Big Gay Love
R1 - America - Canteen Outlaws / TLA Releasing
Review written by and copyright: Eric Cotenas (15th February 2015).
The Film

Party planner to the stars Bob (Jonathan Lisecki) is successful at his work but hopelessly unlucky in love. After countless rejections, the only advice his gym-toned couple friends Chase (Ethan Le Phong) and Adrian (Todd Stroik) can offer is that he address his looks and portly figure with plastic surgery – a combination of mental and retail therapy – while his burlesque performer mother (Ann Walker) has never gotten over his coming out, and has attributed Bob's half-Vietnamese heritage to her being a sex slave at the Hanoi Hilton. When he decides to quit downtown for suburbia and his first home, he finds opposition from married gay couples who disapprove of his single status and the further temptation he will bring into neighborhood; yet the house remains a goal for him even if he has no one to share it with (and he's certainly not moving his mother in with him). At a party he has planned for singer friend Lana (Ina-Alice Kopp) and her gaydar-pinging actor fiancé Tag (Jesse James Rice), Bob meets charming, handsome celebrity chef Andy (Nicholas Brendon) but his self-esteem has taken too much of a beating to interpret Andy's interest as anything but friendliness.

Eventually, they start dating but Bob continually puts off physical intimacy until he can get in shape (which has Andy thinking that Bob is not attracted to him). The two eventually get over that hurdle, but Bob still has doubts about his appearance; especially when Andy's work on his gay guide to cooking/self-help book keeps him away. Bob suggests that literary editor Aidan could be of help to Andy, but then Bob starts suspecting that Aiden and Chase are going to steal Andy away from him, particularly when the svelte couple invites Bob and Andy to a pool party (cue embarrassing bathing suit shopping montage). When Bob finds Andy's manuscript in the couple's bedroom and reads it, he not only believes his friends have indeed seduced Andy but that Andy has been using him as the subject of his book (in a chapter comparing bad sex to a flat soufflé). Bob storms off after a embarrassing public confrontation only to then wonder if his insecurities are just getting the best of him. Will he go under the knife to thoroughly reinvent himself before he realizes that some people love him as-is?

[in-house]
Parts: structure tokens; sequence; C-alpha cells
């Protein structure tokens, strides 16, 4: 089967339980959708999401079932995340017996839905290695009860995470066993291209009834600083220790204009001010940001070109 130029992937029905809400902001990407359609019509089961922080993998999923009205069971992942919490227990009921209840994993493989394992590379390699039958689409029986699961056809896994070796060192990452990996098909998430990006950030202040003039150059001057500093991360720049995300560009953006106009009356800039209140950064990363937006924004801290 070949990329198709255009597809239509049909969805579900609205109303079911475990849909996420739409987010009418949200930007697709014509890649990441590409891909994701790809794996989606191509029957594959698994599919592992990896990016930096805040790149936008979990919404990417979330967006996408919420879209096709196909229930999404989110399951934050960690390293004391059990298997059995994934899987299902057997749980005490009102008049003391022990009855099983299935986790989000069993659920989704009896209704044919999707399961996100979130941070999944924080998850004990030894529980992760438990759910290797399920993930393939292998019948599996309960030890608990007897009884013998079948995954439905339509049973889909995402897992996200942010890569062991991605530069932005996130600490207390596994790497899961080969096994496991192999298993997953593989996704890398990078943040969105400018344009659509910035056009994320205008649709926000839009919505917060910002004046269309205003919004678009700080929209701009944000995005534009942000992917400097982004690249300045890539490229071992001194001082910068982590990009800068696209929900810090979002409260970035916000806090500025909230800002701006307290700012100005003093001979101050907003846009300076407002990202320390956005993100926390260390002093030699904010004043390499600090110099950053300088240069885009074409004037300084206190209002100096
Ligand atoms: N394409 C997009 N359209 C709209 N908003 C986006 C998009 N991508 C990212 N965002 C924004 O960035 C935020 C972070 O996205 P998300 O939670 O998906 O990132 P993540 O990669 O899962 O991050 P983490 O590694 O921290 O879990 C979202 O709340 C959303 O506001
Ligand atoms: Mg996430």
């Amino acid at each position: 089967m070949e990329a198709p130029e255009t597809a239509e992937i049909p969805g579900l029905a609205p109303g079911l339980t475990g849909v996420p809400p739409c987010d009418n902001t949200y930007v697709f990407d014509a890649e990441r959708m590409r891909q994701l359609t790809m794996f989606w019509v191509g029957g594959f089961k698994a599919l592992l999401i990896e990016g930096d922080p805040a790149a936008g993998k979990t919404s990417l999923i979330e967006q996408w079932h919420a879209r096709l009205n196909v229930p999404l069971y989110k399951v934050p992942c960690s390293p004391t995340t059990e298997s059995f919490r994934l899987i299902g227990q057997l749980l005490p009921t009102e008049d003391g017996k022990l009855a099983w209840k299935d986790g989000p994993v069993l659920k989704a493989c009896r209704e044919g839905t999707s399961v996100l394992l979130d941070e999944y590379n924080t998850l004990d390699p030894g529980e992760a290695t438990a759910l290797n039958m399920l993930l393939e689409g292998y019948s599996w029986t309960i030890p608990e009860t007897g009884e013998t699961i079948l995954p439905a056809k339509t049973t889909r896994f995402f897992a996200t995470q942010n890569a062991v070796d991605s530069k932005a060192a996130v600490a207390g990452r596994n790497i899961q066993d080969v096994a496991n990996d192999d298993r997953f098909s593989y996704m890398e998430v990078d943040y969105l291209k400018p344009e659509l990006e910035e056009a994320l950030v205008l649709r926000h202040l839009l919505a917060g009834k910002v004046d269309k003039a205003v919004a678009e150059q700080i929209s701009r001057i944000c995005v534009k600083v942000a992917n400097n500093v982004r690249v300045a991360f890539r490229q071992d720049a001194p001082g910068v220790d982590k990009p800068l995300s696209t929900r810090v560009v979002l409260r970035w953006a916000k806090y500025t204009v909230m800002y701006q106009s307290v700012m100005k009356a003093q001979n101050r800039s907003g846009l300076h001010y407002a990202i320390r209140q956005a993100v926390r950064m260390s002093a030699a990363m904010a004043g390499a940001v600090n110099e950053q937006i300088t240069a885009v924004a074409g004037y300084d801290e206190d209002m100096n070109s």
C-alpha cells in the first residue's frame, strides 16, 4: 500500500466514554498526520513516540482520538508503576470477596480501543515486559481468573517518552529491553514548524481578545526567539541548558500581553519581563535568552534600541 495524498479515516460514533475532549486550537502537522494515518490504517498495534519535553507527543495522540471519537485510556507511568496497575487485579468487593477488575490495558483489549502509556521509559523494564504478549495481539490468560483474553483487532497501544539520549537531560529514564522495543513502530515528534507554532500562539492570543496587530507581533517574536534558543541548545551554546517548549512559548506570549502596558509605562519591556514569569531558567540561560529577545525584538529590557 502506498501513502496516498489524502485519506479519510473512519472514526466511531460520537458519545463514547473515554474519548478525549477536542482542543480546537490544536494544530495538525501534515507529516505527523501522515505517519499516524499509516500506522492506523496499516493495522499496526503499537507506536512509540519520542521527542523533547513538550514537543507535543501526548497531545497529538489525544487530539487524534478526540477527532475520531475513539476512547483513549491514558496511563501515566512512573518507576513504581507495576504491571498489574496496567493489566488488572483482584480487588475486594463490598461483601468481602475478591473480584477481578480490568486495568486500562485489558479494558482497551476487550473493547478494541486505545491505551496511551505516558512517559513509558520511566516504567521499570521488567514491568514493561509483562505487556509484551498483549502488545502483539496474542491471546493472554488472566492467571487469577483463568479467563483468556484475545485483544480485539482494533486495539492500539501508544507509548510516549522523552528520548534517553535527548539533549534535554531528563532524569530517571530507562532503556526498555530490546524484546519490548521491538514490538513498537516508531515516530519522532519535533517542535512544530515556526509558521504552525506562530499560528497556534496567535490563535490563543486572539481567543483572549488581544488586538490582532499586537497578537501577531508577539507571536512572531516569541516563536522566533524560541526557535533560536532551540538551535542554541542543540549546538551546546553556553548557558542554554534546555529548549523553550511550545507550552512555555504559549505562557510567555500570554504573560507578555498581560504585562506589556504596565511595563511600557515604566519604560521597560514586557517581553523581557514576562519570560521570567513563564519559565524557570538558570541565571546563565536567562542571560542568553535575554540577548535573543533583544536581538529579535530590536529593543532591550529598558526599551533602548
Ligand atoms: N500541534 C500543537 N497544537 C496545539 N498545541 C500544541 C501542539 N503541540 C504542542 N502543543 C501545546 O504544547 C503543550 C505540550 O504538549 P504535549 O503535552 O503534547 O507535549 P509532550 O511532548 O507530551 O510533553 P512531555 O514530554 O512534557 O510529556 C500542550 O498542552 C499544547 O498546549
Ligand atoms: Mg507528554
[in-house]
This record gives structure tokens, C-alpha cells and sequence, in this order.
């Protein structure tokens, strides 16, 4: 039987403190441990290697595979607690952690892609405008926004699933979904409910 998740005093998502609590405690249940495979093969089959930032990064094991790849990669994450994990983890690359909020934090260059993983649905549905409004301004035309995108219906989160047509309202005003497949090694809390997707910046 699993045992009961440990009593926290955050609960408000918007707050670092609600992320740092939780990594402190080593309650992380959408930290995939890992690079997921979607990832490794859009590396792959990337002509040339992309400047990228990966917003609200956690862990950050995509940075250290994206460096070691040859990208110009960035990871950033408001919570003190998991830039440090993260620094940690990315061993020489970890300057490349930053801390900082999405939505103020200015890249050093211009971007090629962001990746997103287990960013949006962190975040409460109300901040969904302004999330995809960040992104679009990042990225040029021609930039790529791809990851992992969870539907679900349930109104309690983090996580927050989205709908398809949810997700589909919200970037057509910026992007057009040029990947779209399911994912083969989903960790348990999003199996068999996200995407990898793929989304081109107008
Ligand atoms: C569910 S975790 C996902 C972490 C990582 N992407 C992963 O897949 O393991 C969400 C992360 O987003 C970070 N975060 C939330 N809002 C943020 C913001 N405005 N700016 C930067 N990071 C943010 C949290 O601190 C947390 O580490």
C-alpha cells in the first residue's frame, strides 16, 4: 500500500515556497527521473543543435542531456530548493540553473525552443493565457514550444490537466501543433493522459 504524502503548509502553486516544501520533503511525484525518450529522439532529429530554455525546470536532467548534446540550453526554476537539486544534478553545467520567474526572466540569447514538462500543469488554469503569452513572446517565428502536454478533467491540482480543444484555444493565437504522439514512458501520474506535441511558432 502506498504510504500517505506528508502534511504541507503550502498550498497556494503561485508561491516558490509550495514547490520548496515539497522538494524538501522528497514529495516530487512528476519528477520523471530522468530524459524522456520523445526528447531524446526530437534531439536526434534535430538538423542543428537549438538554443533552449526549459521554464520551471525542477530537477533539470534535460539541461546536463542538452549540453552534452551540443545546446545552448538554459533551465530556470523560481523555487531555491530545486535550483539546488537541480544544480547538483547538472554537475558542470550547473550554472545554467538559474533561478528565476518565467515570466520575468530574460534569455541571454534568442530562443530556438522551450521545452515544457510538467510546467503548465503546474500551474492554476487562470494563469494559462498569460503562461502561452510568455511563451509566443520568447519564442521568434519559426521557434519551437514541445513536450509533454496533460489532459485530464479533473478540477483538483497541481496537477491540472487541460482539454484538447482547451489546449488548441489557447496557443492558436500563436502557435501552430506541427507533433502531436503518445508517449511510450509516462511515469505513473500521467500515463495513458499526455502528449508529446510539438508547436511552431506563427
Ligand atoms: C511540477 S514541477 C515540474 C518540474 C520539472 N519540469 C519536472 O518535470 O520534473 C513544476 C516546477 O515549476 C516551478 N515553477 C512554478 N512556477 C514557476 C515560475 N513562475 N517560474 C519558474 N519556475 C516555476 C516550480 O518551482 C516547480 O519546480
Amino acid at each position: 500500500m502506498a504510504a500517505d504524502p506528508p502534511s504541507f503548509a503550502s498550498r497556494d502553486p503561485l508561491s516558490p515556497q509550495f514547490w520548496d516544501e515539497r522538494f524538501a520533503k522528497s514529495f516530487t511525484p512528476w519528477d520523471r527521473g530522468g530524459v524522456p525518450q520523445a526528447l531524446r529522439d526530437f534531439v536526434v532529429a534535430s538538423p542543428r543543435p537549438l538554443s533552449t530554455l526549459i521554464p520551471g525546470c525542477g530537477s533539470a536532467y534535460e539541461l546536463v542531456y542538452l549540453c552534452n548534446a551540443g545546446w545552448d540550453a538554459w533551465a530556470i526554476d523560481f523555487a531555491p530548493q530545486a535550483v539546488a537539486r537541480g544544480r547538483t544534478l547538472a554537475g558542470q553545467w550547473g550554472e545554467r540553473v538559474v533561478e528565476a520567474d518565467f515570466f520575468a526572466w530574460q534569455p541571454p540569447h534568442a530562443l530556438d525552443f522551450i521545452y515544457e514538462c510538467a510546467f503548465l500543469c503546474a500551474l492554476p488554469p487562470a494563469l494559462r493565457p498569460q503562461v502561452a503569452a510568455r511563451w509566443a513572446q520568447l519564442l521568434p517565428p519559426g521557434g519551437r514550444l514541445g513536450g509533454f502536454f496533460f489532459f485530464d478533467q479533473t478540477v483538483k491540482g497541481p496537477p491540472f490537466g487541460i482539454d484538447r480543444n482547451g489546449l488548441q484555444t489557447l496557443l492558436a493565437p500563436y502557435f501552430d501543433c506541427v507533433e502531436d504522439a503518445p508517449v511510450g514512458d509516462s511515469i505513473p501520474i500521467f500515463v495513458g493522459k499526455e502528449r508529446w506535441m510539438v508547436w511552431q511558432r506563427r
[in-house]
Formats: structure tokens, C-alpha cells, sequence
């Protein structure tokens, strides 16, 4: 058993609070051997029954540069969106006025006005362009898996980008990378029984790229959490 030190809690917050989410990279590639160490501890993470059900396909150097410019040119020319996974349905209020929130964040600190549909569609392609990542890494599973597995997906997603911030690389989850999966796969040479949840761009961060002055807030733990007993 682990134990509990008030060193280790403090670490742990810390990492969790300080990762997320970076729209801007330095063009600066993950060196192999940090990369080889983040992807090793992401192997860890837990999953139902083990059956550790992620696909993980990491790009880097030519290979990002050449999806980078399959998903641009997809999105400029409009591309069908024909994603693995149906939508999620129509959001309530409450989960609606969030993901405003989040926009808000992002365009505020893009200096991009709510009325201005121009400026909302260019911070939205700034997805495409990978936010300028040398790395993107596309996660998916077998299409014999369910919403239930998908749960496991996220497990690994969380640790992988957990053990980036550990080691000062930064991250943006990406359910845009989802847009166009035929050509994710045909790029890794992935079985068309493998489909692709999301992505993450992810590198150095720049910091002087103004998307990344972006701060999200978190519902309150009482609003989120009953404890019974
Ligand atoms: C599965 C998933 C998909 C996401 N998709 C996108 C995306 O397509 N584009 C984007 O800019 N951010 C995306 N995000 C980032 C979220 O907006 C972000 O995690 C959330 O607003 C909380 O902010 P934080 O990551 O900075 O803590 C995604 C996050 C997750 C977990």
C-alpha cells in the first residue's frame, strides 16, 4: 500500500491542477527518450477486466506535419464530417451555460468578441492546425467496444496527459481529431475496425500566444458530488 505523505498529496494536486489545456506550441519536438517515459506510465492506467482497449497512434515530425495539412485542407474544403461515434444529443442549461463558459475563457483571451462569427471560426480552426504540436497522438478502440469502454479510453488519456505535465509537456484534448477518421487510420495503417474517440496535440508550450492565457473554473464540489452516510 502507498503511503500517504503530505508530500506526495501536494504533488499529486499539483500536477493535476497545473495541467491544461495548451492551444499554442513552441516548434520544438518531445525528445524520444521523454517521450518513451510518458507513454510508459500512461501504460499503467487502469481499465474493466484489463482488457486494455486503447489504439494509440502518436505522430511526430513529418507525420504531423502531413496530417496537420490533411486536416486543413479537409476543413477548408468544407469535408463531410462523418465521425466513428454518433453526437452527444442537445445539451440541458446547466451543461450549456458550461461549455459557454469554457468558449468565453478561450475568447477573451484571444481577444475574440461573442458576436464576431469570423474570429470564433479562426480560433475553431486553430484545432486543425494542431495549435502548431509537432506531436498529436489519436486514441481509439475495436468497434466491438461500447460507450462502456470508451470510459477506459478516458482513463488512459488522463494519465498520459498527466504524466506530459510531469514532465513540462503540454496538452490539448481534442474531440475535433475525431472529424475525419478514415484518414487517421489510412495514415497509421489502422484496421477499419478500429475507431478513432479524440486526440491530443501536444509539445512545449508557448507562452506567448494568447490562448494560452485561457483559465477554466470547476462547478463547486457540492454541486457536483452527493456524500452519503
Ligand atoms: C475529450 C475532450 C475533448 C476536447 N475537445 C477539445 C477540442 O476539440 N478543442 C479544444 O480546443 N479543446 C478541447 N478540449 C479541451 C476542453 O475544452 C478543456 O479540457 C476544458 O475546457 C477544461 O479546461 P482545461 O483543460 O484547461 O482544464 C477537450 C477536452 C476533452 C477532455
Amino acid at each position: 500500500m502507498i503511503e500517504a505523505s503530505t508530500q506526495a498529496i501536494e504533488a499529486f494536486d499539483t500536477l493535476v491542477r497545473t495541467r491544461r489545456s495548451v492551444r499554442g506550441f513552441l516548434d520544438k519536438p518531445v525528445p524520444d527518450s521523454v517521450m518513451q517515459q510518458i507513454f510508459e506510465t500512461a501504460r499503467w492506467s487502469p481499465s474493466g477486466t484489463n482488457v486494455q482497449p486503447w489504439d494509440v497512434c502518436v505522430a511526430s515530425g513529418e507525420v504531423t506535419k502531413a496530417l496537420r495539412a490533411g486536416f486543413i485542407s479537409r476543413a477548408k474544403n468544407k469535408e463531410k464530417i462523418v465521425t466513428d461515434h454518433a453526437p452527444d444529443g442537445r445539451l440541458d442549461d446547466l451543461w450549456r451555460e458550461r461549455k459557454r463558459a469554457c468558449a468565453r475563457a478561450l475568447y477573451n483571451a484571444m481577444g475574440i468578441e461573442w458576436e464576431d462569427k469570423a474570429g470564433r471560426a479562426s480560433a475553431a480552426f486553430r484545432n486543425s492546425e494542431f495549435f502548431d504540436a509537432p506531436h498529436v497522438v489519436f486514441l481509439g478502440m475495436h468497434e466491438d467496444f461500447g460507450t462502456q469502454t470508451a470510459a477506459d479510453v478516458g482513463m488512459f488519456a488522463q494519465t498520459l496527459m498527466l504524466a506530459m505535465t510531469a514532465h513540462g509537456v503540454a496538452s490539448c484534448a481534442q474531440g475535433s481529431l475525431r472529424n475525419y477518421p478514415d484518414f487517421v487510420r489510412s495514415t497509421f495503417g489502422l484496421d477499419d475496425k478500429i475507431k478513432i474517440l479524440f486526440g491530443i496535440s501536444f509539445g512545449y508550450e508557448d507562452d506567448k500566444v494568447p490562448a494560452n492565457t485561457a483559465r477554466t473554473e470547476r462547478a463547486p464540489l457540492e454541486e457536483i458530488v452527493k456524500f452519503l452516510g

Big Gay Love does have something to say the cycle of self-destructive and self-defeating impulses born out of body issues and insecurities that stem from rejection (and may also cause it), but writer/director Ringo Le, however, does condescend too much to making the gay equivalent of a romantic comedy with some pratfalls and pseudo-surrealistic touches. While it may not be out of the realm of possibility for a handsome prince to swoop in and try to love an "ugly duckling", Bob never quite seems to come to that perhaps-clichéd realization that you have to learn to love yourself before you can love and be loved by others (there's also a bit of wish-fulfillment/revenge fantasy in the "revenge" Bob takes upon his perfect-looking friends who may or may not have actually tried to steal his boyfriend). Another running theme is how close friends can sometimes be useless in offering supportive advice, and unpopular when they are actually honest. The end result is a little shallow but heartfelt, with performances that are more often endearing than off-puttingly campy; yet, it feels (and probably is) more GLBT festival bait than a personal work (although the latter is probably the widest venue most independent films of all genres get these days before home entertainment and VOD).


Canteen Outlaws' single-layer DVD features a suitable progressive, anamorphic encode of this HD production. Some darker scenes look softer and have a trace of noise, but that is likely the result of the post-production color correction to give some scenes a bit more mood (edge enhancement is more likely part of the encoder's down-scaling rather than an attempt by the disc producers to "improve" the master).


The audio is a Dolby Digital 2.0 stereo track that seems to suit the subdued nature of most of the dialogue-heavy film. There are no subtitles or closed captions.


Although there is no mention on the back cover, the disc includes an audio commentary by director Ringo Le who discusses the origins of the project primarily as an attempt to do something different for gay cinema, particularly looking at the dual impulses to "try to be young and hip and party forever" or to attempt - as a gay person - to achieve adult milestones like buying a house and settling down (as well as the ways people expose themselves in relationships and the ways their lives have to be rearranged in order to accommodate another). Le also discusses his casting choices for some of the supporting and bit parts - which include a number of gay figures in Los Angeles theater and stand-up comedy - as well as the artists whose work he used (as well as those who recorded songs specifically for the film). In terms of shooting and technical issues, he discusses the hazards of shooting on location with time limitations and sound recording, along with the clashes between the visions of the production designer and the constraints of actual locations (including the decorating tastes of the owners of working shops and restaurants).

Also included are the film's theatrical trailer (2:01) – which includes a dedication in memory of Lewis Tice, festival programmer for TLA's Danger After Dark and Autonomy Pictures, who passed away in April at age forty-four – and trailers for Love or Whatever and The Third One.


The Film: B- Video: B- Audio: A Extras: B+ Overall: B


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